Tuesday, December 30, 2008


Pragmatism is the conscious or unconscious philosophy that most of us adopt for our survival. We tend to look at what is practical and what is not practical and make choices accordingly. Outside forces intervene and they have a significant influence on our course through life, but where we are born and who are parents are determine most profoundly the start of our earthly journey. We have genes inherited from our mother and father and there’s no escape from that relationship. To a certain extent we are moulded in their image. In our early days we are shaped by the teaching of our parents before we are influenced by our friends, associates, teachers, and others with whom we come into contact.

We cannot divorce our likes and dislikes, our prejudices and preferences from those who have shaped us; indeed we are grateful to individuals who have taken an interest in us, those who have helped us on our way, who have contributed to our understanding, the people who have seen our potential and have encouraged us in our walk. Without nourishment, without feeding, without love we would not have made it.

All these pieces of the jigsaw make up the whole picture in which we can see how we have achieved our ambitions and what they were; within the total picture we can see our development, growth, maturation, and fulfilment before contentment and understanding leading to enrichment of life; finally comes a gradual realization of decline, a lessening of our physical prowess and sometimes our mental ability, leading to an acceptance of partial dependence on others, until perhaps a time comes when total dependence upon others arrives. Finally, the inevitable occurs when dust becomes dust and life enters the eternal realm which is the eventual purpose of our being.

Some people think hard and long about eternity, but they do not use their philosophical pragmatism to determine a choice as to how they would like to enter the inevitable state of eternity. Only now in our present life can we do anything about how we shall be at the moment before the sap that runs in our veins finally runs no more. What sort of persons do we want to be? Surely what we are is far more significant than who we are. I may be the Prime Minister, the Queen, a nurse or a dustman, but the nature of my occupation has little to do with my desires, my wants, my needs and most importantly my motivations.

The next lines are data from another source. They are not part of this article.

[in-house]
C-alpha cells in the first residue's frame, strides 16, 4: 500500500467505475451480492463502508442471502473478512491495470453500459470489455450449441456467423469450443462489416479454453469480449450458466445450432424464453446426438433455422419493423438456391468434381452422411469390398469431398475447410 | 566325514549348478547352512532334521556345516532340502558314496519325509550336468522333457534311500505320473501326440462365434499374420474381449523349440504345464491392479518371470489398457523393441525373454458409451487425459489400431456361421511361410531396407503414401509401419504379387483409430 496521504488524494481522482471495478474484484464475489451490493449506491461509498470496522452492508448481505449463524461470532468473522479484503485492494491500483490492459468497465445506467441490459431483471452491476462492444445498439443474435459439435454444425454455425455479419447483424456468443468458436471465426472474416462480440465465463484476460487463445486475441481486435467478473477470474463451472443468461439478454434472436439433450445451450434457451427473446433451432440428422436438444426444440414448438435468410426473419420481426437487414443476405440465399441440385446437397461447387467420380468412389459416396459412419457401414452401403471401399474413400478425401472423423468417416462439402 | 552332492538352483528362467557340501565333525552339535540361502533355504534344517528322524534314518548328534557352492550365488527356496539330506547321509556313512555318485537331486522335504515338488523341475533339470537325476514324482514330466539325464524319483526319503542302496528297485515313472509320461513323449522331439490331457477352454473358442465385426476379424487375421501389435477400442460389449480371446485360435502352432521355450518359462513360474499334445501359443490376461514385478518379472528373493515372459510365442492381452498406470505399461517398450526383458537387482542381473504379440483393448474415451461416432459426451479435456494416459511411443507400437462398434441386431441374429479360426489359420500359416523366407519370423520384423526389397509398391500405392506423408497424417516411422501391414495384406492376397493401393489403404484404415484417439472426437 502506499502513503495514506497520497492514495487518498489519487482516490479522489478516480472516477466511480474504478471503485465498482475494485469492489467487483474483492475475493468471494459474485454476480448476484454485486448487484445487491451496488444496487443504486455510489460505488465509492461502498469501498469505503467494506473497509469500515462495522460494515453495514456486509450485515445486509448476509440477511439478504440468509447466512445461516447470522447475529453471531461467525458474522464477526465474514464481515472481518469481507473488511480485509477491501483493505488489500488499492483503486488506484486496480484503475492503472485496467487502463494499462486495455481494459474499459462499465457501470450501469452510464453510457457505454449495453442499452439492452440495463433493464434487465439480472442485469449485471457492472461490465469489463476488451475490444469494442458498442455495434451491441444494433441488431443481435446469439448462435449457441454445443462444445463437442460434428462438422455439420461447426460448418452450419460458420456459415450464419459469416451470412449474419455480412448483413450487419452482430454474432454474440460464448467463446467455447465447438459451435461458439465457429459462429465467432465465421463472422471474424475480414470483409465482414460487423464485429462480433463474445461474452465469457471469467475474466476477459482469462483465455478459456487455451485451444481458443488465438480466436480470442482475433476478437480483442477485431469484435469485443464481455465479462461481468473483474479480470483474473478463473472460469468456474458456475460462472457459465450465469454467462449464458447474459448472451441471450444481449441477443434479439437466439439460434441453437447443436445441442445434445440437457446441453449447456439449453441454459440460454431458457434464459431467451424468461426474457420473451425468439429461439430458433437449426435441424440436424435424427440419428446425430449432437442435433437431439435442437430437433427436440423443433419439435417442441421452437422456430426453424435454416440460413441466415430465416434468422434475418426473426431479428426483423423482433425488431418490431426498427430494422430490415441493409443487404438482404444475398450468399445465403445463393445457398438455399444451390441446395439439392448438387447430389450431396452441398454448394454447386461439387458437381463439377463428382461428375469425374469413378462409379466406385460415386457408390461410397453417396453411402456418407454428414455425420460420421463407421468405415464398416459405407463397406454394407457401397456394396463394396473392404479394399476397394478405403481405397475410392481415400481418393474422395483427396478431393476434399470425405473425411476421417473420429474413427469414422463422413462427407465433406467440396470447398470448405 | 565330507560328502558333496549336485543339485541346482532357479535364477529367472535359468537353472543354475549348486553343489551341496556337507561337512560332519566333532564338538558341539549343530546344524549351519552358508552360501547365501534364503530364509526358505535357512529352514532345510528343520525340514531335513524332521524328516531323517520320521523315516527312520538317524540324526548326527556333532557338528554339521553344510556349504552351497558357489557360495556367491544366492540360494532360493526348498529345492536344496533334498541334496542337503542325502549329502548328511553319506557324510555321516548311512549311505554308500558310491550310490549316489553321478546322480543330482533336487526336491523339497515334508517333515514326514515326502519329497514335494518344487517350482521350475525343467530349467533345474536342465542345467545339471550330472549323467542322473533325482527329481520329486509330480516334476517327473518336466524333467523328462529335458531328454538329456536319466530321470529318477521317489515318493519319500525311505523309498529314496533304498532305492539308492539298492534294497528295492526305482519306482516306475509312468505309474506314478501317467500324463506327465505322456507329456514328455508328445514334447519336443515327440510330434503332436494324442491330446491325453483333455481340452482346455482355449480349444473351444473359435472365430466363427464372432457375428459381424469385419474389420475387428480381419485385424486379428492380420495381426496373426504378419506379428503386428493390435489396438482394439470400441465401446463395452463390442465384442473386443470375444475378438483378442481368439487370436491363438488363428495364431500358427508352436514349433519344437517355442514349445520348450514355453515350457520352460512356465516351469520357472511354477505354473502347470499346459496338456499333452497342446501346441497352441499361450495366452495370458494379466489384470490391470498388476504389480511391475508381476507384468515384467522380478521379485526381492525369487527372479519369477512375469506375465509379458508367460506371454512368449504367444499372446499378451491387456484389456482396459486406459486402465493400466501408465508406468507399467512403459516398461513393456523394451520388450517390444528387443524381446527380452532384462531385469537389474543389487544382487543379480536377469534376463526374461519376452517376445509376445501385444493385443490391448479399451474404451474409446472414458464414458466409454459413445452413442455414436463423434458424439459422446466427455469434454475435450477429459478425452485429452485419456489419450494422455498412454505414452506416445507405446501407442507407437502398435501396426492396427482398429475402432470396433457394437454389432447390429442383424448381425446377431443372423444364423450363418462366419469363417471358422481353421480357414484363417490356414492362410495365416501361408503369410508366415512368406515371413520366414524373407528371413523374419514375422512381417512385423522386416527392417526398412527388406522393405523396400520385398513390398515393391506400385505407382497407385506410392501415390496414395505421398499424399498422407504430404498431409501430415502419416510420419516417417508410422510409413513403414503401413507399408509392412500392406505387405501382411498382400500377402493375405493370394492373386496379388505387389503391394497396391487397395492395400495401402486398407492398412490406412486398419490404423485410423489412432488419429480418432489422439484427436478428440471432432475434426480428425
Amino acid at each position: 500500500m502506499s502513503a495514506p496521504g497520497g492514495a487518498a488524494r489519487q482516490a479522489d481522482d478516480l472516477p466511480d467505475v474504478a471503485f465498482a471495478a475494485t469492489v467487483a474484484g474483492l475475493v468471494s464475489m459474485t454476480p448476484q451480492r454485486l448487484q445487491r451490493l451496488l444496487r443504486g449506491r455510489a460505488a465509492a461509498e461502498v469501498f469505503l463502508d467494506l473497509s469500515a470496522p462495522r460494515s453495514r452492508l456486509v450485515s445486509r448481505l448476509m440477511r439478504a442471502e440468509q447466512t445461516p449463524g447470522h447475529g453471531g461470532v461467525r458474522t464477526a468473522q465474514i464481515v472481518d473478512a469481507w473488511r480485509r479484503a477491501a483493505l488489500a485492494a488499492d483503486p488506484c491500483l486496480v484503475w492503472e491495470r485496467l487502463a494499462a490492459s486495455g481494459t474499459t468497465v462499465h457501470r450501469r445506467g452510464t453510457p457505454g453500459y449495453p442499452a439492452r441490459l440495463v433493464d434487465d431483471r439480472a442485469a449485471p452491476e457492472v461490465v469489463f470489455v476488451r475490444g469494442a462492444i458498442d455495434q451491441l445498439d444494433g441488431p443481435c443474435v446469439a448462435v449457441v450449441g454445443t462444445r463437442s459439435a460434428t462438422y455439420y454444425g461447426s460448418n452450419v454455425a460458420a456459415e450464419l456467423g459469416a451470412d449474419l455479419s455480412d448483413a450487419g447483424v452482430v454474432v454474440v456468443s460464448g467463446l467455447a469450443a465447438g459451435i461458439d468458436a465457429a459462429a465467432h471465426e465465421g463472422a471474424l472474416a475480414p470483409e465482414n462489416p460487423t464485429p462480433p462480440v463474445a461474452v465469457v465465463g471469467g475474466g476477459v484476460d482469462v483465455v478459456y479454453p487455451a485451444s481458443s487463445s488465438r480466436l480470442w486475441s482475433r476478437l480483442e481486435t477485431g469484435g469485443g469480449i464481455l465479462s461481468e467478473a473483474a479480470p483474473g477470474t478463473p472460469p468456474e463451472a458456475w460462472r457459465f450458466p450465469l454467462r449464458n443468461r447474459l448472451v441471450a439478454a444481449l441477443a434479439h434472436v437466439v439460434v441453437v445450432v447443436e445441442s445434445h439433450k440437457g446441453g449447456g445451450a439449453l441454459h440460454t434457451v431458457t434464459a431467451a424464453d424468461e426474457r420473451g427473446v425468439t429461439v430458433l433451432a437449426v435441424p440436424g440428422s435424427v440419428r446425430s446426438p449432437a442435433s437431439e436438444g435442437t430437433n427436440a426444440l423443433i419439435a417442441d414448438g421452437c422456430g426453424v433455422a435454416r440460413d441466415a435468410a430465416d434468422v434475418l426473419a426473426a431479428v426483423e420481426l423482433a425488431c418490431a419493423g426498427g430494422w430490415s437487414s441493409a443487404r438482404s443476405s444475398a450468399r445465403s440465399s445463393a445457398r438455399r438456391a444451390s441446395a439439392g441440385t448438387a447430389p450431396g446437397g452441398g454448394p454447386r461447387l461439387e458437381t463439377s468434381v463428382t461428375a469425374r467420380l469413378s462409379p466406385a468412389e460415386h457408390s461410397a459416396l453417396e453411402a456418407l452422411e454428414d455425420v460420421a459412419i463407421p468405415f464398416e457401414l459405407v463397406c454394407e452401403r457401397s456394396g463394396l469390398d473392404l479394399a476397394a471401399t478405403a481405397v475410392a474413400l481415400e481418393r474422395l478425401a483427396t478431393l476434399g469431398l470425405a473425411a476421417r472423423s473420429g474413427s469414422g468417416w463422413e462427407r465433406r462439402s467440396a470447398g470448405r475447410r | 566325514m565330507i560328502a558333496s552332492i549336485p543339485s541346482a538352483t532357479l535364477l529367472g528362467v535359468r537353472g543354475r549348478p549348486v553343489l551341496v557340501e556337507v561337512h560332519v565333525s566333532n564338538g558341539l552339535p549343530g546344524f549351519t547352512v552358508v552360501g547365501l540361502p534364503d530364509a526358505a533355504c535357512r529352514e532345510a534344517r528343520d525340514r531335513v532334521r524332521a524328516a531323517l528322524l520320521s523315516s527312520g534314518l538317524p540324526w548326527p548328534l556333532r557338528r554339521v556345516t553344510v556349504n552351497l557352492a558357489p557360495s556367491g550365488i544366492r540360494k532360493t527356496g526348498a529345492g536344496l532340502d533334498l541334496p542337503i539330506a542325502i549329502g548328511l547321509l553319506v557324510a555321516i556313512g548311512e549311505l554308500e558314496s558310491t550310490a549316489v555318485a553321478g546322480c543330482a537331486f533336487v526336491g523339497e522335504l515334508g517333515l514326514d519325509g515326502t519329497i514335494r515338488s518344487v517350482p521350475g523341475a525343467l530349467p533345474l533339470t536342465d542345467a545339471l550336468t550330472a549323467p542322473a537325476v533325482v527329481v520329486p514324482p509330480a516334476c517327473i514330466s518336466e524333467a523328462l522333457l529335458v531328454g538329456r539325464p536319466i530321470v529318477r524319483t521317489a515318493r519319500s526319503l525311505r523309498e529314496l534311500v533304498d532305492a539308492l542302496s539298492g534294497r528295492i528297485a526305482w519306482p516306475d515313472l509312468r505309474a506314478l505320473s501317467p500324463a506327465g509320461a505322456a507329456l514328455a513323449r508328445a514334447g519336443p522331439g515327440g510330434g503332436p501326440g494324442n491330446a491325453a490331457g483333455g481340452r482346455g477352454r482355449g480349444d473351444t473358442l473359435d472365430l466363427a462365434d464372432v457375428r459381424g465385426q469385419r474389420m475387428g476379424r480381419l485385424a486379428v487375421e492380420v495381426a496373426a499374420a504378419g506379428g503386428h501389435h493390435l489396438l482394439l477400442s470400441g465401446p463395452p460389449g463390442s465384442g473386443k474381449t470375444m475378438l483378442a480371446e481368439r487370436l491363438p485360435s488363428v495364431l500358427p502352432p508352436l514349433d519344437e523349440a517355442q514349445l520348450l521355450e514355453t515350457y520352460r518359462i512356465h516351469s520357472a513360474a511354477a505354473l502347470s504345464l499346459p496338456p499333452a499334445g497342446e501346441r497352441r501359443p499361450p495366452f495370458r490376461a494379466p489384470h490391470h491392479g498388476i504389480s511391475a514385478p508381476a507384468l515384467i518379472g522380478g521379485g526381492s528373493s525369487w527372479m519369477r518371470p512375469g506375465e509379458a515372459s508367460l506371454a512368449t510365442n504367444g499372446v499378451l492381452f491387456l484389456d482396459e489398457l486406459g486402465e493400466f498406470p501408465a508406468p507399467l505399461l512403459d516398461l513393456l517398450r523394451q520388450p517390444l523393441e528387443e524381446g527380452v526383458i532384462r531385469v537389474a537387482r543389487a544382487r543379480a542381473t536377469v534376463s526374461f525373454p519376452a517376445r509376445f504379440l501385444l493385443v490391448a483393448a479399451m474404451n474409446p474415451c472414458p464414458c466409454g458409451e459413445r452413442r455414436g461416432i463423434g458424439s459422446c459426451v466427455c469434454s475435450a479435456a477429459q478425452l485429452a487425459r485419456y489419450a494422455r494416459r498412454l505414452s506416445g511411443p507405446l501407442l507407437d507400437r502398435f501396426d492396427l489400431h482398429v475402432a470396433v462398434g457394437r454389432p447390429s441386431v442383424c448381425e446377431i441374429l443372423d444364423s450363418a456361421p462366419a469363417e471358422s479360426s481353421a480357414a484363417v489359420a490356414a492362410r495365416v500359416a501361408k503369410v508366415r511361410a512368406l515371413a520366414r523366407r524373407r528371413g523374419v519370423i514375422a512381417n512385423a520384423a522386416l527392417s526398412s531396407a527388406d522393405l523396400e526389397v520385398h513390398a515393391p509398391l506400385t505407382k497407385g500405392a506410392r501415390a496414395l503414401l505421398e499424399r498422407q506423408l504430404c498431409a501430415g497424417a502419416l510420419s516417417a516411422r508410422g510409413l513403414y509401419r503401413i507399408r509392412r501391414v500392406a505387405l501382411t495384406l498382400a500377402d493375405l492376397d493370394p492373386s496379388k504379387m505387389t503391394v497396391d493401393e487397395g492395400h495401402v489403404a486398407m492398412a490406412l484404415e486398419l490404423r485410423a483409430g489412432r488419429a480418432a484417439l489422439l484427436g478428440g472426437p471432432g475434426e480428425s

How do these things impinge on the time I set aside for relaxation? What is the best form of relaxation for me? Those who know me will immediately say by sailing yachts. That is true, but now I wish to share my sailing more than in the past and to that end I’m planning on buying a half share in my next boat. This sharing is not just pragmatically practical for the reduction of costs, but for the imparting of skills and knowledge I have gained over the years, so that my new sailing buddy will indirectly learn from my mistakes and successes. Initially, we looked for a trimaran, but we have come to the conclusion that it will be better for us to have a traditional Bermudan sloop with good accommodation and a reasonable performance.

Follow this Blog to learn how we get along.

Thursday, December 04, 2008

Shedding Branches

Yes, it’s true. I’m going to simplify my life by shedding a few branches. Over the years one collects all manner of junk until there is so much clobber there is no room for standing. Walking and running are out of the question! Immobilisation is the result. There’s a time for renewal and simplification, a time to discard all unnecessary impedimenta and invent a new uncluttered future. To this end I am retreating from the subtle Internet entrapment into which I have drifted. I shall undo the self-imposed handcuffs and chains attached to my ankles.

What does this really mean? Well, I shall be closing down my web sites that demand lots of my time, effort and energy, not to mention enthusiasm and fresh creativity. There will be a sense of loss, almost bereavement, but the pain will be worth the relief when I can skip happily again, to be free without encumbrances having abundant energy to spare. I shall shed my self-imposed burdens and seek a new, freer and simple life.

None of the foregoing implies that I’ll abandon sailing or yacht ownership, far from it. In fact I’m planning on sharing ownership of the next boat, a trimaran, because I’ve never had one before, although I was terrified while sailing a F 32 which went like the clappers or should I say clippers. To my mind, for excitement and speed, trimarans are unsurpassed. They have disadvantages, such as their wide beam, which makes manoeuvring in marinas and confined waters more difficult than the usual run of yachts with less beam and their movement in certain sea states can be bumpy, but generally they sail fairly upright, and a well-designed cruising trimaran has excellent accommodation and ample deck space.

Unlike my web sites, I have no intention of closing this blog, so watch out for new entries.